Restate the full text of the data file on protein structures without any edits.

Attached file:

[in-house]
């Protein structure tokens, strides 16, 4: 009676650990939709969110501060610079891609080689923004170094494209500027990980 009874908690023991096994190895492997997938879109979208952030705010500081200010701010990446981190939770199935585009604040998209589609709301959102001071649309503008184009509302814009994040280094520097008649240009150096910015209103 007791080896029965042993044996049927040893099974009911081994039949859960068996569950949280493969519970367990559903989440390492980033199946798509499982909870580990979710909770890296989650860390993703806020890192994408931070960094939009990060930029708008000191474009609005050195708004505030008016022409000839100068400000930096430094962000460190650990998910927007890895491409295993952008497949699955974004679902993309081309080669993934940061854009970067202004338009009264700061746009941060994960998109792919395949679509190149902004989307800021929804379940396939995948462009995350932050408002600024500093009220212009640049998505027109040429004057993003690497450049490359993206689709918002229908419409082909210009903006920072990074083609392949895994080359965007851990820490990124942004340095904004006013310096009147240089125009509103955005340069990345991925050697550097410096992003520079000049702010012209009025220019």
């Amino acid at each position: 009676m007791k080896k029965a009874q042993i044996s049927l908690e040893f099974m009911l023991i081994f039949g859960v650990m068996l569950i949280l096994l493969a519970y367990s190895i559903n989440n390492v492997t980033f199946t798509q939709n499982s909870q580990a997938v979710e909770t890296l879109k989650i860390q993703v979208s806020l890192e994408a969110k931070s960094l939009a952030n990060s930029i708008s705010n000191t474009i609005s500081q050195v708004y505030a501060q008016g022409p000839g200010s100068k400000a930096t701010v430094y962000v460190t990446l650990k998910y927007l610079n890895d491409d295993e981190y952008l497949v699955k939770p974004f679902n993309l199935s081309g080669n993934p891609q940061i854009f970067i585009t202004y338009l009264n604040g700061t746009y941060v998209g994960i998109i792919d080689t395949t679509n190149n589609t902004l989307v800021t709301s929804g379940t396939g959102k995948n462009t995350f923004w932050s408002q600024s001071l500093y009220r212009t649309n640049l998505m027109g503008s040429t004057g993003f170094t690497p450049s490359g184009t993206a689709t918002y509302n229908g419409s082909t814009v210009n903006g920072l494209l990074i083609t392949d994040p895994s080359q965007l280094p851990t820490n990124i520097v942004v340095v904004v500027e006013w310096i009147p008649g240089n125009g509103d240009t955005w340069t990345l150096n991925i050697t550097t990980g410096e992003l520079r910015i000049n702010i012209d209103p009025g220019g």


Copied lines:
[in-house]
């Protein structure tokens, strides 16, 4: 009676650990939709969110501060610079891609080689923004170094494209500027990980 009874908690023991096994190895492997997938879109979208952030705010500081200010701010990446981190939770199935585009604040998209589609709301959102001071649309503008184009509302814009994040280094520097008649240009150096910015209103 007791080896029965042993044996049927040893099974009911081994039949859960068996569950949280493969519970367990559903989440390492980033199946798509499982909870580990979710909770890296989650860390993703806020890192994408931070960094939009990060930029708008000191474009609005050195708004505030008016022409000839100068400000930096430094962000460190650990998910927007890895491409295993952008497949699955974004679902993309081309080669993934940061854009970067202004338009009264700061746009941060994960998109792919395949679509190149902004989307800021929804379940396939995948462009995350932050408002600024500093009220212009640049998505027109040429004057993003690497450049490359993206689709918002229908419409082909210009903006920072990074083609392949895994080359965007851990820490990124942004340095904004006013310096009147240089125009509103955005340069990345991925050697550097410096992003520079000049702010012209009025220019």
């Amino acid at each position: 009676m007791k080896k029965a009874q042993i044996s049927l908690e040893f099974m009911l023991i081994f039949g859960v650990m068996l569950i949280l096994l493969a519970y367990s190895i559903n989440n390492v492997t980033f199946t798509q939709n499982s909870q580990a997938v979710e909770t890296l879109k989650i860390q993703v979208s806020l890192e994408a969110k931070s960094l939009a952030n990060s930029i708008s705010n000191t474009i609005s500081q050195v708004y505030a501060q008016g022409p000839g200010s100068k400000a930096t701010v430094y962000v460190t990446l650990k998910y927007l610079n890895d491409d295993e981190y952008l497949v699955k939770p974004f679902n993309l199935s081309g080669n993934p891609q940061i854009f970067i585009t202004y338009l009264n604040g700061t746009y941060v998209g994960i998109i792919d080689t395949t679509n190149n589609t902004l989307v800021t709301s929804g379940t396939g959102k995948n462009t995350f923004w932050s408002q600024s001071l500093y009220r212009t649309n640049l998505m027109g503008s040429t004057g993003f170094t690497p450049s490359g184009t993206a689709t918002y509302n229908g419409s082909t814009v210009n903006g920072l494209l990074i083609t392949d994040p895994s080359q965007l280094p851990t820490n990124i520097v942004v340095v904004v500027e006013w310096i009147p008649g240089n125009g509103d240009t955005w340069t990345l150096n991925i050697t550097t990980g410096e992003l520079r910015i000049n702010i012209d209103p009025g220019g």